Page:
Ukip activists at the Margate count were visibly downcast, however, after the party threw a large bulk of its campaign resources into the seat. A last-minute £1m donation from the Express newspaper owner Richard Desmond clearly failed to make a difference in the areas to which it was directed. “It’s all been for nothing,” said one elderly female activist to a senior local official.

But despite the mixed fortunes of the night, Ukip aides insisted the party would soldier on. Farage suggested Ukip’s future direction could be campaigning for electoral reform, among other issues. He said older voters had turned from the party to the Conservatives “for fear of the SNP” but its support among under-30s had increased.

“What we have seen over the last few weeks are our older voters being squeezed and they have been replaced, even under a first-past-the-post system, by young men and women who are now supporting Ukip in real numbers,” Farage claimed, although statistics are yet to bear out this boast.

“What we have got to do is turn it into a mass membership organisation that doesn’t just want to change our relationship with Europe and control immigration, but get positive electoral reform.”

Sources close to Farage said there was no way he would miss being part of the political movement that pushes for the UK to leave the European Union when David Cameron calls a referendum before the end of 2017.

Although he might not necessarily do this as part of Ukip, it does not seem as though Farage is ready to retire from public life just yet.


Rowena Mason and Ben Quinn

The GuardianTramp

Related Content

Article image
Real change can only be gained through Ukip, claims Nigel Farage
Ukip leader set to present ‘fully costed’ manifesto, including promises to impose strict limits on immigration and increase defence spending

Rowena Mason Political correspondent

14, Apr, 2015 @11:01 PM

Article image
Nigel Farage withdraws resignation as Ukip leader
Party says it refused to accept Farage’s decision to step down and he will continue as leader despite election defeat

Rowena Mason Political correspondent

11, May, 2015 @3:33 PM

Article image
Nigel Farage: Labour and Tory attacks on Ukip leader backfire

Attacks have confirmed Ukip leader as anti-establishment candidate, according to telephone polling and focus groups

Patrick Wintour, Rowena Mason and Nicholas Watt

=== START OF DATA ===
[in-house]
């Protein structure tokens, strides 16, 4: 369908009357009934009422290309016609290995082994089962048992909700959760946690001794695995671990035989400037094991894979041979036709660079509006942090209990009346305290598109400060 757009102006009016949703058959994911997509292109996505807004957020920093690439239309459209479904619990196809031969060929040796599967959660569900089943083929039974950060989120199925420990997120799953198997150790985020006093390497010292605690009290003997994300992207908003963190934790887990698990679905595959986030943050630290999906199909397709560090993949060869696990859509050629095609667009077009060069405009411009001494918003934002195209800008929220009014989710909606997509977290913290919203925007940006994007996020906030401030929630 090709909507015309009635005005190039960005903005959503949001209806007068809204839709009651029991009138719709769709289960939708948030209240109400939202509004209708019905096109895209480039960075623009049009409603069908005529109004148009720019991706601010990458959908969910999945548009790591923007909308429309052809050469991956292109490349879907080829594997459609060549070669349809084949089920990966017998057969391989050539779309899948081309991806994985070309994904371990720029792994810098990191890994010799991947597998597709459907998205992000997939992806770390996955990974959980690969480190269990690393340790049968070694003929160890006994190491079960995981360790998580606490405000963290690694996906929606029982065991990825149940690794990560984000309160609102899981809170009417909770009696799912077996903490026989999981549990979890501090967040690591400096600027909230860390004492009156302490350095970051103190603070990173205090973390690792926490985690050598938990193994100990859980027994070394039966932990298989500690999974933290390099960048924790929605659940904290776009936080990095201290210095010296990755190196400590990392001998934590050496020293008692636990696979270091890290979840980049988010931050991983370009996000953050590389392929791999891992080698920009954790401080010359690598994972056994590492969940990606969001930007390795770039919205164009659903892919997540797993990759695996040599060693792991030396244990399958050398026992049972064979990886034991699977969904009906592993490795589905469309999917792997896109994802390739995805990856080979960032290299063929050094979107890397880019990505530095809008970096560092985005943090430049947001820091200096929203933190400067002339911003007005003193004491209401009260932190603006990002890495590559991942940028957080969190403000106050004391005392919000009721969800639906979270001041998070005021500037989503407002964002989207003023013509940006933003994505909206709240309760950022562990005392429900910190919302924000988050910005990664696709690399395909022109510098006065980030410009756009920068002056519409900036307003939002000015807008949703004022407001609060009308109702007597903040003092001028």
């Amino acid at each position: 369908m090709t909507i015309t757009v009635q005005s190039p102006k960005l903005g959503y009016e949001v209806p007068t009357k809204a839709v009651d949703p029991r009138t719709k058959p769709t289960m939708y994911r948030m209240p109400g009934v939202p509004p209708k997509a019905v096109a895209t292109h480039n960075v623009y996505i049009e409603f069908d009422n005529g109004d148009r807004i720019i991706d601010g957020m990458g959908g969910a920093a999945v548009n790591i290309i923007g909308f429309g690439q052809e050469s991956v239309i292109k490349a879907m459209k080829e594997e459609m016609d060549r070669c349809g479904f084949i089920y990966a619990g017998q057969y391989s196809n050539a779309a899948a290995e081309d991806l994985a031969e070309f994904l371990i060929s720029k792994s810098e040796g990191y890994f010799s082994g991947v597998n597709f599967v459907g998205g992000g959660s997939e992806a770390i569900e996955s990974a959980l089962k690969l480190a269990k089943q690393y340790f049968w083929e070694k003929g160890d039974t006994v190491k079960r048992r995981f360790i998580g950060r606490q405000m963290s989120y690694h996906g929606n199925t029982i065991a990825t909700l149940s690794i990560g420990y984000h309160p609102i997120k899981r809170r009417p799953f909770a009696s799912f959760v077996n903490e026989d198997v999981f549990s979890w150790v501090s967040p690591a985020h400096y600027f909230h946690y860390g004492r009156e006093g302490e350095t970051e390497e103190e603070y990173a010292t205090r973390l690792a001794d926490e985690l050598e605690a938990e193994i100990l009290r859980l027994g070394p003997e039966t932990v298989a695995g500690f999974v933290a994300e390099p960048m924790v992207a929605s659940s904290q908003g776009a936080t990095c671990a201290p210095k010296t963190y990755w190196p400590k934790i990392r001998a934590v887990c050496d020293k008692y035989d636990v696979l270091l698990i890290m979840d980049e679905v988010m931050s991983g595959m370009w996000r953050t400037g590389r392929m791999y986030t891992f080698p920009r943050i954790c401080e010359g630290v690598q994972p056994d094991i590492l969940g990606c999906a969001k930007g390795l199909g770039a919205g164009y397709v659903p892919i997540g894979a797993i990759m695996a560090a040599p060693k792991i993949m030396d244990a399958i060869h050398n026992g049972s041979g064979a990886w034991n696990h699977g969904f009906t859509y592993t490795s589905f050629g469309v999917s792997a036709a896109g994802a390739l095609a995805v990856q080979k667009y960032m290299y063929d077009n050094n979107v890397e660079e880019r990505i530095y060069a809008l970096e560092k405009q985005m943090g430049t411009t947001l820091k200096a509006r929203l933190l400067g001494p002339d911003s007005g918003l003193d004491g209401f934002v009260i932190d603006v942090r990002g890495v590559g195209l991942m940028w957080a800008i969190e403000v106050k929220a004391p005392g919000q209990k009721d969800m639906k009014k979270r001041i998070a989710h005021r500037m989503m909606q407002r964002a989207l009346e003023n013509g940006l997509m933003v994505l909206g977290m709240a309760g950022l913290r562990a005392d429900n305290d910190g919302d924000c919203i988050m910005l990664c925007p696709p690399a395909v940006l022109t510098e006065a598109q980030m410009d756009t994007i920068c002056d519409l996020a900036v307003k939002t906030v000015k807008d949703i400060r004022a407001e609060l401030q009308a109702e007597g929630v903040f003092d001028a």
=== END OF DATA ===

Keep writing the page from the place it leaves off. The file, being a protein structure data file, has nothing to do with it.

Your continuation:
21, May, 2014 @8:28 AM

Article image
Ukip plane crash leaves ex-leader Nigel Farage in hospital
Anti-EU party's candidate in Buckingham injured along with pilot after aircraft gets tangled in campaign banner it was towing

Owen Bowcott

06, May, 2010 @6:45 PM

Article image
Nigel Farage resigns as Ukip leader after failure to win Westminster seat
Calls for electoral reform as party picks up 12% of vote and comes second in at least 90 seats, but fails to win targets such as South Thanet and loses Rochester

Ben Quinn and Rowena Mason, political correspondent

08, May, 2015 @8:56 AM

Article image
Nigel Farage to attack Cameron over immigration levels pledge
Ukip leader will say at Dover unveiling of party’s first billboard poster that reducing immigration to tens of thousands is not possible while UK is in EU

Rowena Mason political correspondent

30, Mar, 2015 @10:41 PM

Article image
Nigel Farage accuses BBC of bias over questions about candidates
Ukip leader criticises broadcaster after Today programme interview for failing to ask other party leaders about ‘bad eggs in their ranks’

Rowena Mason Political correspondent

02, Apr, 2015 @9:12 AM

Article image
Nigel Farage seems nervous – even his supporters can’t ask questions
The Ukip leader was supposed to be putting Grimsby back on the map, but he had bigger fish to fry – a trip to Cleethorpes with Joey Essex

Marina Hyde

08, Apr, 2015 @3:57 PM

Article image
Nigel Farage: Indian and Australian immigrants better than eastern Europeans
Ukip leader says two countries are more similar to the UK as he admits using heightened rhetoric about immigration to boost general election campaign

Rowena Mason Political correspondent

22, Apr, 2015 @6:35 PM

Article image
Ukip leader Nigel Farage accused of making threats in bid to win funding

Two of the Eurosceptic party's former MEPs claim they were put under pressure to break European Union rules

Rajeev Syal and Robert Booth

07, Mar, 2013 @11:29 PM